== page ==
Estimating GDP growth in short- term is a very difficult task given “shocks” like GST, note- ban and bank NPAs, and the Indian economy may require two years to “consolidate” by which time we should aim for a 7.5 per cent growth, former RBI Governor Y V Reddy has said.
“In a shock, negative element is front loaded. There will be some moderation, and there can be gain. The pain is there now, the gain will come. How much gain and in what gap is the (issue),” Reddy told a select group of reporters here over the weekend.
“My guess is it might take a couple years to consolidate. In a couple of years, we should at least aim to go back to 7.5-8 per cent (growth),” he added.
“The shock element is tapering off. The positive aspect is yet to come, it will come,” he said.
Reddy said the economy was helped by a positive shock for almost three years on account of the drop in oil prices, which, he underlined, were at a third of what they were doing during his governorship.
However, the negative shocks like implementation of the indirect taxes reform Goods and Services Tax (GST), demonetisation and also the high quantum of non-performing assets in the banks hurt the growth rate, he said.
Reddy, whose conservative approach to regulation is lauded and described as one of the reasons which limited the impact of the 2008 global financial crisis, said the potential output growth has come down to 7 per cent now from the 8.5 per cent levels pre-crisis.
The decline is due to both international factors, where the global economic growth has declined and also domestic ones like the negative shocks, he said.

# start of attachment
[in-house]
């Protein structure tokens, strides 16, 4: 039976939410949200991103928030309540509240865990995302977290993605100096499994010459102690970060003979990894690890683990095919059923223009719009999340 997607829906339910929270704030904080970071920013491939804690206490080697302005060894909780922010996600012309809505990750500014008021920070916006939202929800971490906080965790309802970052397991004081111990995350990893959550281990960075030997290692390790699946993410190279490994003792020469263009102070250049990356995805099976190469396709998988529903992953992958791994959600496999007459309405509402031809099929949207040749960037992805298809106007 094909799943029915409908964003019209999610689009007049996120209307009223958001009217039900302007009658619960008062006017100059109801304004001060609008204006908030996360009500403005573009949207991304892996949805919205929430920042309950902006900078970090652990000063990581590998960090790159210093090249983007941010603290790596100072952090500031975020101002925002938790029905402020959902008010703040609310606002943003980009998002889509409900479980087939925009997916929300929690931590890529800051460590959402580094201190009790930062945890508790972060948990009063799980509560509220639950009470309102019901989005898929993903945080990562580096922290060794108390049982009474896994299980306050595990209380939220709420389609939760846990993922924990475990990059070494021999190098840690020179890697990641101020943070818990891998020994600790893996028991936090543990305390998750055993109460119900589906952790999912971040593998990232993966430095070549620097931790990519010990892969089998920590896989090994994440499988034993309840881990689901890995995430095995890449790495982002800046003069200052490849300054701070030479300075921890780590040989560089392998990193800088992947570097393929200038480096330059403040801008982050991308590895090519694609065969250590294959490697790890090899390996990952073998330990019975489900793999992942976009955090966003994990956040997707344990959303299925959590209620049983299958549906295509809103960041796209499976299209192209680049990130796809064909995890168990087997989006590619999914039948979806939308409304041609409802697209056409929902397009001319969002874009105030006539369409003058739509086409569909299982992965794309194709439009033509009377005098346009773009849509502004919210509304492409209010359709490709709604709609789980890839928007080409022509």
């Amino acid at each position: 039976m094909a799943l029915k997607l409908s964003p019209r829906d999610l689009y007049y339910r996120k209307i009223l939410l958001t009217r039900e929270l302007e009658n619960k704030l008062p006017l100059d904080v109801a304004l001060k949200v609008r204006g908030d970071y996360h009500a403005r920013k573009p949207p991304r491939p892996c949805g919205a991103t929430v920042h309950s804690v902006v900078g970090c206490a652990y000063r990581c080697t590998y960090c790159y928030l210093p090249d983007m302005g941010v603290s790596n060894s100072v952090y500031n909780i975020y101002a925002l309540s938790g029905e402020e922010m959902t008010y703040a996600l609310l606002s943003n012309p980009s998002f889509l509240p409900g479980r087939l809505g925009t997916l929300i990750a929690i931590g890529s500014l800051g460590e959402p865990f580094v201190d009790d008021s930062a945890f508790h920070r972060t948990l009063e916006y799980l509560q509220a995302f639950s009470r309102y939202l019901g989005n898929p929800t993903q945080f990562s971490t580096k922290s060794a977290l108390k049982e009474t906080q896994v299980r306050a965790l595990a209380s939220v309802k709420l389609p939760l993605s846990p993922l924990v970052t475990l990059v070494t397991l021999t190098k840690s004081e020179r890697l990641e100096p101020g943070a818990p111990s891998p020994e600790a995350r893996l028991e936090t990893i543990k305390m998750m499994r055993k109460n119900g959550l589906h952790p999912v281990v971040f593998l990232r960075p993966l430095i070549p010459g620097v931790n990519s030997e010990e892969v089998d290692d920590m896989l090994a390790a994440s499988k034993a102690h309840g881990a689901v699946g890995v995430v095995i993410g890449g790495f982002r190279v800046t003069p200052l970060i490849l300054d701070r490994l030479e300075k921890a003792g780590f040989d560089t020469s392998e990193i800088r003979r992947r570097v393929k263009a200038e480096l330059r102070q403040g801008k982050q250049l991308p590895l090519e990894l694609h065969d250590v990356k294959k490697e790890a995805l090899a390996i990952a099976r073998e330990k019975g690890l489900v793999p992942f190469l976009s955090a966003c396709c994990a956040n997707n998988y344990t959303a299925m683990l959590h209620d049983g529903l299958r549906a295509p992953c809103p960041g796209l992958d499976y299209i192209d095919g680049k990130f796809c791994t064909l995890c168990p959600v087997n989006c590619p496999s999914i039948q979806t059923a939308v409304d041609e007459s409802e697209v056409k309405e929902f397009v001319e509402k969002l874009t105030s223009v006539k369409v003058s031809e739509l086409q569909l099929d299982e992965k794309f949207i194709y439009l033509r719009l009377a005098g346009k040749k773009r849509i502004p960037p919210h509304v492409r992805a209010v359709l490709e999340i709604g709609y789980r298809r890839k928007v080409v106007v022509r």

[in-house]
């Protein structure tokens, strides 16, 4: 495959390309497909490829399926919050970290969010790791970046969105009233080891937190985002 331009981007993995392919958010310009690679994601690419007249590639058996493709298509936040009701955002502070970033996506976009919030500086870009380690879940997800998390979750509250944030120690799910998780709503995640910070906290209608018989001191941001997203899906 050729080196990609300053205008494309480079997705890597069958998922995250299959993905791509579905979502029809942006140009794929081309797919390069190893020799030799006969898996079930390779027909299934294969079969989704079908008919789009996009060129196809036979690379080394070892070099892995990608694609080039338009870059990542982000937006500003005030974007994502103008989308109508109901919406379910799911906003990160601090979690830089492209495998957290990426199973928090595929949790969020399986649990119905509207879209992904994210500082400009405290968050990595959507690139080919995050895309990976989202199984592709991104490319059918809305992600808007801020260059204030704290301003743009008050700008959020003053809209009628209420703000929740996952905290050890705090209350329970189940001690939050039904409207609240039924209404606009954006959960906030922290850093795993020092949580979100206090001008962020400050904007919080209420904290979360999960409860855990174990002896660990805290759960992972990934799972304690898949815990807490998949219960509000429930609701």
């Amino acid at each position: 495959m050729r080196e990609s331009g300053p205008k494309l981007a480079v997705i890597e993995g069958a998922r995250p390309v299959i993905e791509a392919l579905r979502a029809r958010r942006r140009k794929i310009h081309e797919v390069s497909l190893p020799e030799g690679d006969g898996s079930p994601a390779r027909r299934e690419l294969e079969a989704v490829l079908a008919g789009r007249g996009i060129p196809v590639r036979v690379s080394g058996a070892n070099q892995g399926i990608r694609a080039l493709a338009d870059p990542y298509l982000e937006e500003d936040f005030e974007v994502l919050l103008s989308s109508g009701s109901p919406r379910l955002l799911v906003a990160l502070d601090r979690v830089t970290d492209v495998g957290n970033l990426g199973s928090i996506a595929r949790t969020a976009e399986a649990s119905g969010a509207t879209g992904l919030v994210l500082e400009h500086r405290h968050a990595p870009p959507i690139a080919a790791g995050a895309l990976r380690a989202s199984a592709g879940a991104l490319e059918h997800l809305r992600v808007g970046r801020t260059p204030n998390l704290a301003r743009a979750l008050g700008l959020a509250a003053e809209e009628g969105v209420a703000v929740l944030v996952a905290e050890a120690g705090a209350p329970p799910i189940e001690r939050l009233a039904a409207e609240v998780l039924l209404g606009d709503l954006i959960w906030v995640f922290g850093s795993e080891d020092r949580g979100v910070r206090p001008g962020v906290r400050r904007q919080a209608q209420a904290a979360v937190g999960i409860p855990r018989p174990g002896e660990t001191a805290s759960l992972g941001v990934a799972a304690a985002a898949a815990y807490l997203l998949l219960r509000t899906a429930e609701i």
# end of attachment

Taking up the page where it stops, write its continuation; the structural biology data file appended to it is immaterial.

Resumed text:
Reddy said opinion is divided on how to look at these negative shocks, which he said are looked at by foreigners as “institutional changes” in India.
“All these three, some people take it has permanently affected potential output, whereas some others say it is a (temporary) shock.
“So the question is how much is a shock? I think there is some element of a shock, some element of permanent improvement can also be there after a lag.”
Such shocks, he said, makes the methodology of estimating growth “undependable” in the short-term, he said.
“When you wait short-term, you don’t get all the data.
You will say this is a proportion of that. In a way, the methodology for short-term forecasting is approximation.
“And when such a shock has occurred, then the methodology itself is undependable. And therefore, whatever number comes, don t even look at it.”
It can be noted that the Reserve Bank is expecting growth on a gross value added basis to shoot up to 7.8 per cent by the fourth quarter in order to pull up the yearly growth to 6.7 per cent, which was maintained in the last policy review on December 6.
Some analysts have said the central bank is too optimistic in its expectations, while some have backed it.
“All short-term projections can be subject to more differences of opinion. I am not following short-term forecastings at all, it is not worth it,” Reddy said.
It can be noted that the growth rate slipped to a three-year low of 5.7 per cent for the April-June quarter and accelerated to 6.3 per cent in the succeeding one.
Policy-makers say this is below the potential of the country, whose 1.3 billion people result in a huge domestic market and also its exports penetration. They want to take it up to 8 per cent and beyond in the medium term.